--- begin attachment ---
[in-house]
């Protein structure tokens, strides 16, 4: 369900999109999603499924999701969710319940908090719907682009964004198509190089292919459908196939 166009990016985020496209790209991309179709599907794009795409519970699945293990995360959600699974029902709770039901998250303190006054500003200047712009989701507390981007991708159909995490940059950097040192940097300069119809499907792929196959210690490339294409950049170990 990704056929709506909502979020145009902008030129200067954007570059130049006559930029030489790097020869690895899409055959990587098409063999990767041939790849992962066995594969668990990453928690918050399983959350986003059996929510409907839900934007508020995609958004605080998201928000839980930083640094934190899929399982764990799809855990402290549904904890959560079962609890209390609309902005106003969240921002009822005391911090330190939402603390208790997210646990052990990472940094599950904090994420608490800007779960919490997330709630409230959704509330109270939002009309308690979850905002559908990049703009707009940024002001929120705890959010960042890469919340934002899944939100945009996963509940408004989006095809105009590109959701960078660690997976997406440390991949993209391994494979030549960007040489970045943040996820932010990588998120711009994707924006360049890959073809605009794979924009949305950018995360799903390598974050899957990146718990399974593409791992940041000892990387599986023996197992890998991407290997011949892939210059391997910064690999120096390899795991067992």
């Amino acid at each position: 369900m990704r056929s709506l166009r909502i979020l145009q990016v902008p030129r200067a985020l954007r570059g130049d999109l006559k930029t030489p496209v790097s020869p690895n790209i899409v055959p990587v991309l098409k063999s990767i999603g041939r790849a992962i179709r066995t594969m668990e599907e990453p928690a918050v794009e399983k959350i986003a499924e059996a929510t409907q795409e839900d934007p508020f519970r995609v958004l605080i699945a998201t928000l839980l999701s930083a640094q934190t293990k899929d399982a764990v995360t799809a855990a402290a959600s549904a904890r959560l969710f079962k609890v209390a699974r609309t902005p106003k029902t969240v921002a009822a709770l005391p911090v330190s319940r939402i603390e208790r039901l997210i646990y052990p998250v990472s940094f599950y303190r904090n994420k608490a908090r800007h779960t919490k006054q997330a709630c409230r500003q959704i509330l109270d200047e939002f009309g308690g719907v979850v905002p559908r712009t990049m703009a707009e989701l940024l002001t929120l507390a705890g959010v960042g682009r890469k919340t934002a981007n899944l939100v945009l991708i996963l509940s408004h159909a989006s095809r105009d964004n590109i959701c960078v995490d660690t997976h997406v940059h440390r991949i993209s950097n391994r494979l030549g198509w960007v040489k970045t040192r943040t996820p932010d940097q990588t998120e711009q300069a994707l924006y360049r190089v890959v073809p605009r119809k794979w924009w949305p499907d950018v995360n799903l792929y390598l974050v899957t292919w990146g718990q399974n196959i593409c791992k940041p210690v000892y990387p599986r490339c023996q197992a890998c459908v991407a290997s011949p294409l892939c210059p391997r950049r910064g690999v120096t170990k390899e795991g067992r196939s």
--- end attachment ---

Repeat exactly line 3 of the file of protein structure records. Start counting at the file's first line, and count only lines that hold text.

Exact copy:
């Amino acid at each position: 369900m990704r056929s709506l166009r909502i979020l145009q990016v902008p030129r200067a985020l954007r570059g130049d999109l006559k930029t030489p496209v790097s020869p690895n790209i899409v055959p990587v991309l098409k063999s990767i999603g041939r790849a992962i179709r066995t594969m668990e599907e990453p928690a918050v794009e399983k959350i986003a499924e059996a929510t409907q795409e839900d934007p508020f519970r995609v958004l605080i699945a998201t928000l839980l999701s930083a640094q934190t293990k899929d399982a764990v995360t799809a855990a402290a959600s549904a904890r959560l969710f079962k609890v209390a699974r609309t902005p106003k029902t969240v921002a009822a709770l005391p911090v330190s319940r939402i603390e208790r039901l997210i646990y052990p998250v990472s940094f599950y303190r904090n994420k608490a908090r800007h779960t919490k006054q997330a709630c409230r500003q959704i509330l109270d200047e939002f009309g308690g719907v979850v905002p559908r712009t990049m703009a707009e989701l940024l002001t929120l507390a705890g959010v960042g682009r890469k919340t934002a981007n899944l939100v945009l991708i996963l509940s408004h159909a989006s095809r105009d964004n590109i959701c960078v995490d660690t997976h997406v940059h440390r991949i993209s950097n391994r494979l030549g198509w960007v040489k970045t040192r943040t996820p932010d940097q990588t998120e711009q300069a994707l924006y360049r190089v890959v073809p605009r119809k794979w924009w949305p499907d950018v995360n799903l792929y390598l974050v899957t292919w990146g718990q399974n196959i593409c791992k940041p210690v000892y990387p599986r490339c023996q197992a890998c459908v991407a290997s011949p294409l892939c210059p391997r950049r910064g690999v120096t170990k390899e795991g067992r196939s």